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  • Trad IRA dilemma

    Hello everyone. I am glad to be one of those people that got their financial awakening through the white coat investor.

     

    Right now I am currently in private practice as a nephrologist. Well I do enjoy the job but I am using this time to also get my financial house in order.  I Currently have a 401(k) since 2017 that I have maxed out and a traditional IRA since 2015. The issue for me is that during the years of 2015 and 2016 I was able to place the maximum 5500 and write it off since I did not have a 401(k). I contributed about $300 for 2017 before the 401k came into effect.  I have contributed nothing since to the IRA.

     

    The traditional IRA has about 16,000 in it right now  ( contributions plus earnings ).   However I  am highly interested in doing a backdoor Roth IRA from this point on.    I am in the 32% tax bracket for 2018, 28% for 2017.   I know that for doing the back door Roth IRA I must have a zero balance in all other IRAs. The contributions and earnings from 2015 and 2016 (all pre tax) I want to roll into my 401(k) which will accept it.   Then I want to finish making the nondeductible contribution for 2017 and roll it over into a Roth IRA.  I do not want to miss out on being able to do a backdoor Roth IRA and contribute more to my retirement.

    So my question is this ...

    For filing for 2017 taxes am l better off just converting the whole thing into a Roth IRA and just pay the taxes on it? Then just do the Backdoor next year?

    Should I proceed with just rolling all my pre-tax money from the IRA into my 401(k) and then make the maximum nondeductible contribution  for the 2017 filing year and convert then?  I am aware that I will need CPA help to calculate the exact pretax amount to move to the 401k.

    Or do I just give up being able to do the Backdoor Roth IRA at all and just open up a taxable account next year?

     

    Again I appreciate all the info and contributions from all the forum users

  • #2
    Welcome to the forum.  It sounds like you have it down.

    I would roll the amount into your existing 401(k).  You don't need a CPA to calculate anything.  Just get the instructions to roll into your employer 401(k) and use those to complete the form provided by the institution holding your IRA.  As long as your roll it over within 60 days of the distribution you are good.

    You can then make make a nondeductible contribution for 2017 and convert it to a Roth.

    If you were to convert the entire balance, it would be for the 2018 tax year and at the 2018 tax rate.

     

    Comment


    • #3
      Whoops. I meant I put in $300 one time after my 401k came into effect then nothing after that.  So the IRA has pretax and post tax right now.  Does that complicate things?

      Comment


      • #4
        I understand what you mean now.  It doesn't complicate things too much.  Just leave at least $300 in the account and rollover the rest.  From Pub 590:

        "Tax treatment of a rollover from a traditional IRA to an eligible retirement plan other than an IRA. Ordinarily, when you have basis in your IRAs, any distribution is considered to include both nontaxable and taxable amounts. Without a special rule, the nontaxable portion of
        such a distribution could not be rolled over. However, a special rule treats a distribution you roll over into an eligible retirement plan as including only otherwise taxable amounts if the amount you either leave in your IRAs or do not roll over is at least equal to your basis. The effect of this special rule is to make the amount in your traditional IRAs that you can roll over to an eligible retirement plan as large as possible."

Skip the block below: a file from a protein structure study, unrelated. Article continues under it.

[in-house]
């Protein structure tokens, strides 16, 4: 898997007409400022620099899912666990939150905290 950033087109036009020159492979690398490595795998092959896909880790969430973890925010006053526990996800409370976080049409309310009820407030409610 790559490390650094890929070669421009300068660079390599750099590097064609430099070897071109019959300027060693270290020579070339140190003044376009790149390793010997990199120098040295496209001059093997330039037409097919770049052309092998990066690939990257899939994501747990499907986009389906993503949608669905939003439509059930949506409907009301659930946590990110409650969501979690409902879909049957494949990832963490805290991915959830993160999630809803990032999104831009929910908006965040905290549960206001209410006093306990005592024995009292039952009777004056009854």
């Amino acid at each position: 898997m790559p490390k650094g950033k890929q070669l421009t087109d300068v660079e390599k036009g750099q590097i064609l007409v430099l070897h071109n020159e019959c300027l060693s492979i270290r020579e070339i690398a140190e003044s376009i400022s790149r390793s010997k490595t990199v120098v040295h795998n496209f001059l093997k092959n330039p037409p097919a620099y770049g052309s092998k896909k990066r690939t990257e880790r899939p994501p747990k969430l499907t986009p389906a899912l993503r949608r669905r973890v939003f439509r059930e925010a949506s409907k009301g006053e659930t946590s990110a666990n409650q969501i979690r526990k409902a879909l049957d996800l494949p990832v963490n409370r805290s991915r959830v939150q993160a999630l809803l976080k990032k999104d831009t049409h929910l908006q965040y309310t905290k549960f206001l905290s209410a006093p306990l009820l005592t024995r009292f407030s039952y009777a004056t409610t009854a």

Comment


        • #5
          Just to clarify a bit, your “basis” also includes proportionate growth in the account. To determine that, you’ll need to divide 300 by 11,300 (total contributions) and multiply by the total (16,000) to arrive at the 424, leaving you with 15,576 to roll over.

          If this is so, you’ve had some pretty good growth in your account. Please double-check your calculations, because average market returns since 2015 don’t bear this out, but perhaps you made some pretty lucky choices.
          Working to protect good doctors from bad advisors. Fox & Co CPAs, Fox & Co Wealth Mgmt. 270-247-6087

          Comment


          • #6
            Sounds good. You are right jfox. I got lucky...i put my IRA in a Target date retirement fund at vanguard. I think to be safe with the conversion when i call vanguard I will ask them to move it to my money market fund to minimize any changes then do the transfer to the 401k.

            My thanks to both of you for your assistance.

            Comment


            • #7
              so as an update...

              I managed to get the form from vanguard as to do the process.  I also attached a typed letter stating exactly where to write the rollover check.   About to mail it out but ....

              Just so I have my calculations right my current basis based on the formula jfoxcpacfp provided:

              Amt contributed 2017 [300]/ total contributions entire IRA [15608] equals 0.027

              This ratio [0.027] * 15608 = 415

              As an aside I did receive a dividend and capital gain totaling 280.27 which I reinvested in the IRA.

              I also randomly decided to calculate how much each share was at time of purchase compared to the amount its worth today.  That amount came out to 346 but I will use the 415 number to leave in my traditional IRA.

              I will transfer this money over to my MMF as stated earlier to prevent market fluctuations today.  Then send the form.  Am I missing anything?

              My apologies if I seem repetitive but I want to do this right.

              Any info will be much appreciated.

              Comment


              • #8
                Hello.   I have a question about transferring traditional IRA money to a 401K.